Busted Google Myth: Must Be Technical To Get In

Cruz-Nishi, Anzano, De Leon and Corral are neither engineers nor programmers. In fact, Cruz-Nishi and De Leon both have degrees in psychology, while Anzano’s is in communications. De Leon got his degree from Boston College. Anzano earned his from UC Berkeley but did portions of his undergrad course work in public policy and government as a visiting scholar at Harvard. He’s still working towards a master’s degree in Stanford. 

There’s Such a Thing as a Free Lunch and Other Google Perks

Everyone agrees that the mostly organic food, gratis at all mealtimes, is the most impressive perk employees have at Google. Fruit, yogurt, granola and cereal are up for grabs at breakfast–a convenient perk for daily rush-hour commuters who otherwise would seize coffee, doughnuts and other heart-stoppers. Healthy choice extends to drinks, with varieties of tea, fruit juice and even flavored bottled water available. While he was at Deloitte, De Leon said he often took the path of least resistance and reached out for pizza or burger after work; it’s a good change. Even after famed Grateful Dead chef Charlie Ayers left Google as executive chef, the cafés he started all over Google still draw the most raves.

At most Silicon Valley technology companies, Dell laptops would be the standard issue. Google is one of the few that issues MacBooks. Thus, the operating system and way of thinking are different from other Valley companies. Of course, there’s a 401K plan, but it’s like time stopped in the 1990s when you take in Google’s other perks that used to be standard in many Valley companies. Google has extensive shuttle services, a day-care facility, gym memberships, weekly massages, on-site doctors and annual events for employees’ families. They even have bring-your-pet days and auto-massaging couches just outside your cubicle for the occasional mental block.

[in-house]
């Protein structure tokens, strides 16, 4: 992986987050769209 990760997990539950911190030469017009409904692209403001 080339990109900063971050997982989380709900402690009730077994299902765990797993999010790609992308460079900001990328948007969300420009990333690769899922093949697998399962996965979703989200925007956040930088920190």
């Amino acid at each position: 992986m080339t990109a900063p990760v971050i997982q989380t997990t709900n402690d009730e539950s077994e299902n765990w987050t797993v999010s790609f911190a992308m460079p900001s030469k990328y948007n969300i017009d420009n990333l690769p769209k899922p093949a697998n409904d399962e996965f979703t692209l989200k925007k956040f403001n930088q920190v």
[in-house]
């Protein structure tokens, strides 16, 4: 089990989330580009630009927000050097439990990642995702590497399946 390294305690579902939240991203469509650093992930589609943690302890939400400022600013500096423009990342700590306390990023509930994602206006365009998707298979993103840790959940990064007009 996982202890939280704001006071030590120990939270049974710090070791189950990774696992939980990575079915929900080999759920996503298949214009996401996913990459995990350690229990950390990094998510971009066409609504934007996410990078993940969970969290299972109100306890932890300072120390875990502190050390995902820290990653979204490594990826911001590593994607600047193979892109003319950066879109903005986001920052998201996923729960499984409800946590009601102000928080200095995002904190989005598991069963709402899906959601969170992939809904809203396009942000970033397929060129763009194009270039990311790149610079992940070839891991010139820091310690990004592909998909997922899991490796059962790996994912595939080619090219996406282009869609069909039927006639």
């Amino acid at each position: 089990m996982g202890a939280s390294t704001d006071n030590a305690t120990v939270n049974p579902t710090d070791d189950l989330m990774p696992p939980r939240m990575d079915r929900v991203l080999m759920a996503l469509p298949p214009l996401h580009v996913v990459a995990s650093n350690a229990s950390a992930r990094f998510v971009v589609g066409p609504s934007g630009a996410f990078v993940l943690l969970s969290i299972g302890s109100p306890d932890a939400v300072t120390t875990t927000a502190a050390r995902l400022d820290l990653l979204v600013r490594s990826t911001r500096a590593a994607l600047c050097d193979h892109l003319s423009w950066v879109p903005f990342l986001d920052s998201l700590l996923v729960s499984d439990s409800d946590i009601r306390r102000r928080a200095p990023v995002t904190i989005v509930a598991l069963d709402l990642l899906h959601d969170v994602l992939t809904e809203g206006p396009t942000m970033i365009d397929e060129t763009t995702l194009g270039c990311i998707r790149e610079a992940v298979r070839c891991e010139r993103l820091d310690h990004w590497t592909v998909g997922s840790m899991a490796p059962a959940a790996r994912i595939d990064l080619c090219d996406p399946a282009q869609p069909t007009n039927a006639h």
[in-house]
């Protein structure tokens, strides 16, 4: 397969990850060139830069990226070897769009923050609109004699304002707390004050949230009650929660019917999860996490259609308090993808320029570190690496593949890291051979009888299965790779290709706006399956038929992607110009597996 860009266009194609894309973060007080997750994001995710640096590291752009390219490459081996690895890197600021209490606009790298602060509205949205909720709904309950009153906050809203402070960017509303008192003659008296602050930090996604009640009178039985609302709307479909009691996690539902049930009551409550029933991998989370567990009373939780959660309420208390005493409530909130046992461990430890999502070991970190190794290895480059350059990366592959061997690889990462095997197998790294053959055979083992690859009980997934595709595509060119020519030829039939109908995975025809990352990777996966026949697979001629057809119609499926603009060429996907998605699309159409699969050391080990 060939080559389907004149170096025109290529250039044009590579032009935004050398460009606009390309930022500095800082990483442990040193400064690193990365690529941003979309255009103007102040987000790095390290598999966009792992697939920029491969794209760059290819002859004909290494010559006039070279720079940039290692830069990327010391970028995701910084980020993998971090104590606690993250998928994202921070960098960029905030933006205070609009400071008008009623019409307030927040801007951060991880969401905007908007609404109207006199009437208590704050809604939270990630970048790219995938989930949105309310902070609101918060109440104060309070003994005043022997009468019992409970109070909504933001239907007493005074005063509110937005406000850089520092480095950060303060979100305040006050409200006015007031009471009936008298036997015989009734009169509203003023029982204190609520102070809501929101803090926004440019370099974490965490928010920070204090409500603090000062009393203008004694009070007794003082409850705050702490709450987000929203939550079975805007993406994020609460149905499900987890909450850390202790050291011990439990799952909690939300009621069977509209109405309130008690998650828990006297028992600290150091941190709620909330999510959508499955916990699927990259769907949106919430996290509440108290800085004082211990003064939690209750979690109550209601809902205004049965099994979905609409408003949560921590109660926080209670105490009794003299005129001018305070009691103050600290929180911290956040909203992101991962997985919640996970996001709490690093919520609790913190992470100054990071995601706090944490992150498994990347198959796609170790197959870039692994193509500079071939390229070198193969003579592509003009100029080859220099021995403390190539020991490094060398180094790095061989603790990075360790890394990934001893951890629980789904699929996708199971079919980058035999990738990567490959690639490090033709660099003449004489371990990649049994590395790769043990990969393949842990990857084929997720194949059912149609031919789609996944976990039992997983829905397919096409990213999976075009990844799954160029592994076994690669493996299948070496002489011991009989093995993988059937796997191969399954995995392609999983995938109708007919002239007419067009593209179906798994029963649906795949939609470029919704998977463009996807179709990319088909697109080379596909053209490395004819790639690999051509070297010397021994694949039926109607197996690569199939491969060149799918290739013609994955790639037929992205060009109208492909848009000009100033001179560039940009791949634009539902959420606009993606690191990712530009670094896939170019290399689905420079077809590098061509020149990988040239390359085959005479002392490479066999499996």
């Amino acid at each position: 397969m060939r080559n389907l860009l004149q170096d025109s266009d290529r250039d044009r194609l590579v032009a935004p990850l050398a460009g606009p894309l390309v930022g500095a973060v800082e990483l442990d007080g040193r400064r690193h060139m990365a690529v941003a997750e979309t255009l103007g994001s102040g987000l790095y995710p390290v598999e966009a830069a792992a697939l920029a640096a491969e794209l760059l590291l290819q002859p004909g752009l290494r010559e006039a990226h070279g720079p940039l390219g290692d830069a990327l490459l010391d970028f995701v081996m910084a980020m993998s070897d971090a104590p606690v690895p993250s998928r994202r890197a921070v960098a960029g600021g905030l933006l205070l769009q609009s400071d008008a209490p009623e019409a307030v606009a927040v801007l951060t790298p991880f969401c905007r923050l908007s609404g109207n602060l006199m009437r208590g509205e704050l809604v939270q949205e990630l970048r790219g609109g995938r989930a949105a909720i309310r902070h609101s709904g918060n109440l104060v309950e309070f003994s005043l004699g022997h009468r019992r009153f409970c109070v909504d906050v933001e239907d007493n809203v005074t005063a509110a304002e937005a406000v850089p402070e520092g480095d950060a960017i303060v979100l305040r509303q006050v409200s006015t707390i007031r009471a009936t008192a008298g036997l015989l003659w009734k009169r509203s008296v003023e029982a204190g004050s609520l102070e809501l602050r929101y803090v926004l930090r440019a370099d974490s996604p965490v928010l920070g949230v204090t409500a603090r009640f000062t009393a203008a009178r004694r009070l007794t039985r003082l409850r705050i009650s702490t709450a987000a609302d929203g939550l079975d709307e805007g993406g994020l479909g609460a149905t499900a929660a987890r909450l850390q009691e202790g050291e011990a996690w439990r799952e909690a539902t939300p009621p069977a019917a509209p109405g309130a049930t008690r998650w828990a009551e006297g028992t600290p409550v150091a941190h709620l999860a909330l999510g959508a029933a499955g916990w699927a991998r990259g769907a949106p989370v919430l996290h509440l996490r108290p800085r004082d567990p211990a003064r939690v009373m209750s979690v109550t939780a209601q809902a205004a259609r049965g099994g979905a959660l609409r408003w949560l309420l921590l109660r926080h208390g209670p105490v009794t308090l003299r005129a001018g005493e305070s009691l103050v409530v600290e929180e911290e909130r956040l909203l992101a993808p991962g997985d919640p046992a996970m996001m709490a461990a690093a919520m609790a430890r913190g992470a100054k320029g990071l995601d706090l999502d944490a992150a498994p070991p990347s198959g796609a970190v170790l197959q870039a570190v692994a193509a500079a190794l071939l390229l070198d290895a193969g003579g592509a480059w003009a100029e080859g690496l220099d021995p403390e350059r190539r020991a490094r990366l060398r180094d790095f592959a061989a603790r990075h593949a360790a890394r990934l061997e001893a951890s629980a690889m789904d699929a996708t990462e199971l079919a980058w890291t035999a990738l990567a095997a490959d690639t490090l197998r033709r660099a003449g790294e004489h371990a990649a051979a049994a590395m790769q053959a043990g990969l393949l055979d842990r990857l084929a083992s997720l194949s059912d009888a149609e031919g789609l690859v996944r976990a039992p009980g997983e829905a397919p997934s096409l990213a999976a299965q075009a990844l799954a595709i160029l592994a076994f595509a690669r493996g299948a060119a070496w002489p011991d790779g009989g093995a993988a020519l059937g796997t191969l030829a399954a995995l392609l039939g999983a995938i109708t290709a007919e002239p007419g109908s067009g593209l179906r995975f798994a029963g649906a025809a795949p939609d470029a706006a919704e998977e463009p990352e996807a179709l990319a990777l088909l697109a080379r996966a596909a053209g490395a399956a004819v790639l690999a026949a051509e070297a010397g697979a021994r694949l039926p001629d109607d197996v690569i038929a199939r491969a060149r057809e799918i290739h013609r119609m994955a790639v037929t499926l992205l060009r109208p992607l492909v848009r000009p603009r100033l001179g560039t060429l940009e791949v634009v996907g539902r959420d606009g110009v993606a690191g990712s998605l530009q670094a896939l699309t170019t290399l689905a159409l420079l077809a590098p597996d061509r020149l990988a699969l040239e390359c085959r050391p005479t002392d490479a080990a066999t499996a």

Arturo Corral, Operations lead at Google’s Self-Driving Car project “is probably one of the few at Google without a college degree.

Google is among Fortune’s 100 Best Places to Work. While most companies would consider these perks excessive, especially in these hard times, these perks actually define Google’s corporate culture and its enhanced employees productivity. Stay long enough, and the working condition can become a lifestyle.

When you recruit for a specialist whose work almost merges with his lifestyle, you will find the ideal candidate for Google and various social media. The old-timers might dismiss Googlers as ephemeral trendsetters. But it was a 30-year-old Google executive with a Facebook page who started a revolt in Egypt that ousted longtime President Mubarak in 2011.

Google continues to be a beacon for hopefuls wanting to start careers in social media. It took a page from Hewlett-Packard and Apple in the early days of Silicon Valley--the superstar is not the software or even the search engine, it’s people that run the search engine.

Harvey I. Barkin

Harvey I. Barkin is a journalist covering the general assignment, community, features and technology beats. He is also a technical writer and a copywriter.